equation 2 with the normal distribution function:
_{} ,
and we are left with a pair
of integral equations that cannot be used without a computer. If, on the other
hand, we use Sips' first distribution function (Sips, 1948), which resembles
the normal distribution function,
i.e. if _{} ,
then the lefthand side of
equation 2 becomes integrable to give
_{}
or, _{} equation
3.
The shape of the Sips
distribution may be seen below:
The following example is based on = 0.8; K_{0} = 10^{6} l mol^{1}; A_{0}D = 10^{7} l mol^{1}:
Can we explain any of the
paradoxical curves that have been observed?
First we may show that _{} is always positive
for a Sips distribution, as we might expect.
Equation 3 gives us
_{}
Since 0 < < 1, the above expression must always be positive.
But what about the dependence
of b, i.e. the molar concentration of bound antigen, on C, the molar
concentraion of total antigen?
Since F = 1  b/C, we may
substitute for F in equation 3 to get
_{}
and differentiation with
respect to C gives
_{} .
If we divide by the
exponential factor (which must be positive, and therefore must leave the sign
unchanged) we find that the sign of db/dC is the same as the sign of
_{}
The last two terms are
clearly < 0 and the first term >0. As A_{0}/CD
increases, the last term will increase linearly in magnitude, whereas the
positive term will increase exponentially. We must therefore expect that db/dC
> 0 as expected for large A_{0}/CD, but we cannot yet rule out the paradoxical
possibility that db/dC < 0 for small A_{0}/DC. The critical change of sign will
occur when
_{} .
To simplify this, let _{} so that our condition
for a change of sign of db/dC becomes _{} .
This is an equation of the
form e^{x} = 1 + kx, where k > 0. Simple graphical methods of
solution show that this equation will always have the trivial solution x = 0,
and will also have one other solution if k > 1 . Thus our condition for a
change of sign of db/dC is k > 1, i.e.
_{}
or, _{} .
This can never happen, since
0 <
< 1. Our conclusion must be that db/dC must always be positive.
Experimental test of the
model
In order to test whether the
model is realistic, the standard Popperian approach is to derive predictions
from the equations and test whether these predictions are compatible with
experimental observations. Equations 1 and 2 give two very contrasting sets of
predictions. If we carry out the antigenantibody reaction by serially diluting
the antigen and reacting it with a fixed amount of antiserum then equation 1
will predict a wide variety of possible binding curves, depending on how the
antibody is distributed over the range of possible association constants, and
on experimental variables. Some of these predicted curves are illustrated
below. For the purposes of testing the model, these curves are not very useful,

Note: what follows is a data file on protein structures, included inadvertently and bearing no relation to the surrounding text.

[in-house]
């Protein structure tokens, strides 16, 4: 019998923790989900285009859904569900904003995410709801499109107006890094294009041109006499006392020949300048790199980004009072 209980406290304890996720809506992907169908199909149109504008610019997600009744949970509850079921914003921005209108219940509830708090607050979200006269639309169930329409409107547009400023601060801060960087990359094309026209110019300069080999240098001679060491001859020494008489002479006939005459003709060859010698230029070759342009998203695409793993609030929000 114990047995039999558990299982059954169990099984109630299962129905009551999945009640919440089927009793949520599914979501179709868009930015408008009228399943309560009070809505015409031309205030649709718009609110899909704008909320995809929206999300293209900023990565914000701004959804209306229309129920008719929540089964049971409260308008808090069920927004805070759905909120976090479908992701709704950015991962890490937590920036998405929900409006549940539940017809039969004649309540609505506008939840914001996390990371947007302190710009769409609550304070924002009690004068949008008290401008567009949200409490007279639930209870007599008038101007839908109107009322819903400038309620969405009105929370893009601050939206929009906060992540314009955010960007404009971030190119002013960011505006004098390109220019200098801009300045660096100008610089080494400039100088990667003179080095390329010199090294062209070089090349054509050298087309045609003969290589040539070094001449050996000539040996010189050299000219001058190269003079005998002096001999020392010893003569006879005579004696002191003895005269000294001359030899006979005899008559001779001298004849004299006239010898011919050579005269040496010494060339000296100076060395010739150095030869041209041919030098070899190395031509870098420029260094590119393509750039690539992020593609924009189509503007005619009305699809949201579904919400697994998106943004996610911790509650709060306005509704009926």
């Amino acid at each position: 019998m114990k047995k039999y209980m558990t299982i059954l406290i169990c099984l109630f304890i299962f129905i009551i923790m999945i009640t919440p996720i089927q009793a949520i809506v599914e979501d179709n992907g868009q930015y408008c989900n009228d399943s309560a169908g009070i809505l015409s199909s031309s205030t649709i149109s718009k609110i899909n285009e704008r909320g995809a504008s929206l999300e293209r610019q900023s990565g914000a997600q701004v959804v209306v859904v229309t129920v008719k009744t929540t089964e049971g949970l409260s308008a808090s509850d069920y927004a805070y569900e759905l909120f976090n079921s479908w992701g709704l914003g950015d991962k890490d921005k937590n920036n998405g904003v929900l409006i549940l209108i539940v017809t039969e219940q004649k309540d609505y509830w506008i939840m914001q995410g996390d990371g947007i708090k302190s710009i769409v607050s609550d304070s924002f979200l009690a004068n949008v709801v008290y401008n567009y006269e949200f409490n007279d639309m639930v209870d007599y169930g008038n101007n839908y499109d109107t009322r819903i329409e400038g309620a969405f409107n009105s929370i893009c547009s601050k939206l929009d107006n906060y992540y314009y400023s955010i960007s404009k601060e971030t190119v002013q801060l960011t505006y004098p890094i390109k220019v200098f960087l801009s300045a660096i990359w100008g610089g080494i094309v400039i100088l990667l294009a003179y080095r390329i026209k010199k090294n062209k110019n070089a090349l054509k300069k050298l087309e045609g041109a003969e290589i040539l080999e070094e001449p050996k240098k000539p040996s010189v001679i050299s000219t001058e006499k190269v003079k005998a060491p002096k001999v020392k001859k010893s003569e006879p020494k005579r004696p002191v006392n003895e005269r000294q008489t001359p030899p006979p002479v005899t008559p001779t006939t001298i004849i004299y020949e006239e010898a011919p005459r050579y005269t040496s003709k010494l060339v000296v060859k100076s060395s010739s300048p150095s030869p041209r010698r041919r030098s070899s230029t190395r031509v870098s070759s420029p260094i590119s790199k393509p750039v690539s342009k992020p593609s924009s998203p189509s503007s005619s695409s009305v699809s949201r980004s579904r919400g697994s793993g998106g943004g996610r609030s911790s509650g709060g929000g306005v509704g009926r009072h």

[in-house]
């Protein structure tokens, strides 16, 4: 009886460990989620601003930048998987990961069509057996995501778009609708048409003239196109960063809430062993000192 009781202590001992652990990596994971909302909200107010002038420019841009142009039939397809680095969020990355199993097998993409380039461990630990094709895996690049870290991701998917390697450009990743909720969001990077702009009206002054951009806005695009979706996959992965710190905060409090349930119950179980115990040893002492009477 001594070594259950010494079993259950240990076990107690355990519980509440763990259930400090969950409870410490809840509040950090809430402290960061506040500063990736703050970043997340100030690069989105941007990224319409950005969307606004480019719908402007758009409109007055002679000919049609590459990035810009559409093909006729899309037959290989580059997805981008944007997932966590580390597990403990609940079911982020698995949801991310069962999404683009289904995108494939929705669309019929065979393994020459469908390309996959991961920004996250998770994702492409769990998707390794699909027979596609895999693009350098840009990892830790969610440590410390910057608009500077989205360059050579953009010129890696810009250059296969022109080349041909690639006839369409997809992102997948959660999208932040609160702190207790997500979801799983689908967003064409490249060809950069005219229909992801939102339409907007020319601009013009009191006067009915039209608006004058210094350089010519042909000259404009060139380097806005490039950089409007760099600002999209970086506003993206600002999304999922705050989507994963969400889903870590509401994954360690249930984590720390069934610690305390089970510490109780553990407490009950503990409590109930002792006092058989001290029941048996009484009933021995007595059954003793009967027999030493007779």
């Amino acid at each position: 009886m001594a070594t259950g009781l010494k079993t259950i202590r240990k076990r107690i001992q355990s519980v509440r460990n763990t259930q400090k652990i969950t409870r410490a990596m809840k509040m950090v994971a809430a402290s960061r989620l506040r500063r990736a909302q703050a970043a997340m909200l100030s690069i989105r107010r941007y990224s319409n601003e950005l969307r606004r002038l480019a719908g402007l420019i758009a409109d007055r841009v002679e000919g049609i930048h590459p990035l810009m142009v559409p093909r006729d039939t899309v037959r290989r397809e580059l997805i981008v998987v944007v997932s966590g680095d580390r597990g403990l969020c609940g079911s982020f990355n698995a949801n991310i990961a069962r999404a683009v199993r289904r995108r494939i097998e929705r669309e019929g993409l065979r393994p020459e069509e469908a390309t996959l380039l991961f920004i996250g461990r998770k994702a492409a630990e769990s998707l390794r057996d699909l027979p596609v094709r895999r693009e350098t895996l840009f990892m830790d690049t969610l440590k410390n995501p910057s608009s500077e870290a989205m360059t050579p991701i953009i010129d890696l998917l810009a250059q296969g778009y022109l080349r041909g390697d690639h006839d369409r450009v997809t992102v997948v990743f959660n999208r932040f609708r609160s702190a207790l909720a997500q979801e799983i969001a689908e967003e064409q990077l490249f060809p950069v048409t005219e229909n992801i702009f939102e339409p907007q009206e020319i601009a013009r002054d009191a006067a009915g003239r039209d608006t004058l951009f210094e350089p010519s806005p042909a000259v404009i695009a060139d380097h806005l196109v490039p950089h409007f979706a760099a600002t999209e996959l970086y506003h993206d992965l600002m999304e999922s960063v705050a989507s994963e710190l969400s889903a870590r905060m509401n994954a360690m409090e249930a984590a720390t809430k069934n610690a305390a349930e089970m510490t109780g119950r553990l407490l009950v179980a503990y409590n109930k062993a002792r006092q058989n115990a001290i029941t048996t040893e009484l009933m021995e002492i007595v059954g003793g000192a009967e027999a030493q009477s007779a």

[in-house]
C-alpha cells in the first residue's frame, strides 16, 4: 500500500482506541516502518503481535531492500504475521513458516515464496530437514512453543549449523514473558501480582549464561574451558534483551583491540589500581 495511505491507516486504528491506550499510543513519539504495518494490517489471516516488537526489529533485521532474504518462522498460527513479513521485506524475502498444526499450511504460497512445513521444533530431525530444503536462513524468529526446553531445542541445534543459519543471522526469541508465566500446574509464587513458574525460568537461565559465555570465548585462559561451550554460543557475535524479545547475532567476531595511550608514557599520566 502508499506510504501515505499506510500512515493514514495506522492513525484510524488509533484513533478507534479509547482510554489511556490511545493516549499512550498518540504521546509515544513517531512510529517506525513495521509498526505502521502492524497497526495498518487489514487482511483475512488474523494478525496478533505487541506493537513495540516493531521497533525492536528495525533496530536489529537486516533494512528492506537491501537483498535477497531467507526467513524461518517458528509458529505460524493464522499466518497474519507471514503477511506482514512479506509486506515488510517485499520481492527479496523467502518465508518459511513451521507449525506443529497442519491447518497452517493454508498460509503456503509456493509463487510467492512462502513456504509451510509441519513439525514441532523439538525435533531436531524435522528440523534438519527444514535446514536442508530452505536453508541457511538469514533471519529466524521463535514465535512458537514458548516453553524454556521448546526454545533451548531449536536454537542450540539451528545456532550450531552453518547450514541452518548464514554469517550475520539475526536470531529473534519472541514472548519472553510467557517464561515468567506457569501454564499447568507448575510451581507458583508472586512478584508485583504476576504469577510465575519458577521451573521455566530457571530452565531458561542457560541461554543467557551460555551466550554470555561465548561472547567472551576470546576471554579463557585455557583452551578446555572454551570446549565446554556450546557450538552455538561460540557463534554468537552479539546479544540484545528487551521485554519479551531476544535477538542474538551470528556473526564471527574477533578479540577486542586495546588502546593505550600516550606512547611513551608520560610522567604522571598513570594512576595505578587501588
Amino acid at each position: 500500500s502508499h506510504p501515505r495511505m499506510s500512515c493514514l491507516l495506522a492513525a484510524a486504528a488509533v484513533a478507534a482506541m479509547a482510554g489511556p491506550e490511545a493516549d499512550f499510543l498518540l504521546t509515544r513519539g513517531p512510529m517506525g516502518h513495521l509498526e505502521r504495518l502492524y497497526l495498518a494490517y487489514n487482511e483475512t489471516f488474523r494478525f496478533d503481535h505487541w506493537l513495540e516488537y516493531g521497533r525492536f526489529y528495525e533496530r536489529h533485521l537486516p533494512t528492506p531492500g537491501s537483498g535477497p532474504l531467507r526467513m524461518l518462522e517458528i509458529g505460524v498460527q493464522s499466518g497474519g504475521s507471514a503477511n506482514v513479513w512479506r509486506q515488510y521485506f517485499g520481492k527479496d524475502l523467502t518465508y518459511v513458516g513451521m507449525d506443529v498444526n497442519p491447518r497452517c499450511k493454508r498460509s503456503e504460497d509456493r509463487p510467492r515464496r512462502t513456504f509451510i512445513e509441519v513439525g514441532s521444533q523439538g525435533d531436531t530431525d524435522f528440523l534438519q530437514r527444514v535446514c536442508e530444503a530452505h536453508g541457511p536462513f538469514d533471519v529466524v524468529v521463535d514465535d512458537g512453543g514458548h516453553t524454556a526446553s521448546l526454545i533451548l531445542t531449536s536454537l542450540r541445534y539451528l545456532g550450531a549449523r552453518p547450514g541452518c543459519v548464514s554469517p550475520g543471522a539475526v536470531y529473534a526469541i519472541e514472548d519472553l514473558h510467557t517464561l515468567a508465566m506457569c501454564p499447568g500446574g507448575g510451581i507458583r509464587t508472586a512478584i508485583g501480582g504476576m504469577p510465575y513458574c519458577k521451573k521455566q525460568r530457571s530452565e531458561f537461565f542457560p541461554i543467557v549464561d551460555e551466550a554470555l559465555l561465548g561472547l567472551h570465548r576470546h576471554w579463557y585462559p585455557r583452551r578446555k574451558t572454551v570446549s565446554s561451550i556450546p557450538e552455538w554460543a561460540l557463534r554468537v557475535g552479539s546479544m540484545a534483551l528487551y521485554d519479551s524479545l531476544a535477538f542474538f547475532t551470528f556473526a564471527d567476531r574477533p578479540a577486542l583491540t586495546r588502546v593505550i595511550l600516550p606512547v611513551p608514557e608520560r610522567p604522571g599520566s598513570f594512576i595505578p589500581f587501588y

because their variation in shape would allow them to be fitted to almost any
experimental data: they are not in much danger of being disproved. In Popper's
terminology, these predictions are not risky and so do not provide a very
stringent test of the model.
By contrast, if we carry out
the reaction by serially diluting the antiserum and reacting it with a fixed
amount of antigen, then the whole of the lefthand side of equation 1 becomes a
constant for the duration of the experiment, and it reduces to the very simple
equation 2. The prediction of equation 2 is that if the experiment is done this
way, the binding curve will always have the same shape and the same gradient,
regardless of which multivalent antigen is used, or at what concentration it is
used, or what antiserum is used. This is what Popper would have called a risky
prediction: one that could readily be falsified.
This simple and constant
theoretical curve, in fact, is just what was reported by Brownstone, Mitchison
and PittRivers. Their empirical curve, which summarises the results of many
experiments, is shown below in comparison with the theoretical curve
represented by equation 2. The shape and the slope of the two curves agree
about as closely as could be expected.
This still does not show that
the theoretical model is realistic. It merely shows that the model has been
subjected to a reasonably stringent empirical test and has not so far been
contradicted.
Appendix: Glossary of
Mathematical Symbols used
Symbol 
Definition 
Typical value 
Units 
A_{i}(K)dK 
molar concentration of
antibodies of specificity i and
affinity in the narrow range between K
and K + dK in the serum 
10^{6}×dK 
l mol^{1} 
C 
molar concentration of
antigen (bound plus free) in reaction mixture 
10^{8} 
mol l^{1} 
D 
dilution factor of the
antiserum in the reaction mixture; i.e. the volume of the reaction mixture
divided by the volum of neat serum contained in it 
100 

dK 
a notional small increment
in the value of K; its value is not
defined 

l mol^{1} 
i 
subscript to distinguish
different types of antigenic determinant: i = 1, 2, 3 . . . for determinants
of types 1, 2, 3 . . . 
2 

K 
Association constant for
the reaction in which one antibody molecule binds with a particular one of
its binding sites to a particular epitope on one antigen molecule to give a
bimolecular complex 
10^{7} 
l mol^{1} 
M 
A constant that defines the
shape of the graph of F as a
function of D when C is constant. It is defined by the
equation M = D lnF, and
theoretically is equal to _{} . 
10 

n_{i} 
the number of determinants
of type i present on each antigen
molecule 
1 

p_{i}(K) dK ? 
proportion of antigenic
determinants of type i that are
bound directly to antibody with affinity in the narrow range between K and K + dK 
0.01 

p_{i}^{o} 
proportion of antigenic
determinants of type i that are
bound directly to antibody of any
affinity; i.e. it is the ratio of bound concentration to total concentration 
0.01 ? 

q_{i}(K)dK 
molar concentration of
bound antibody combining sites of specificity i and affinity in the range between K and K + dK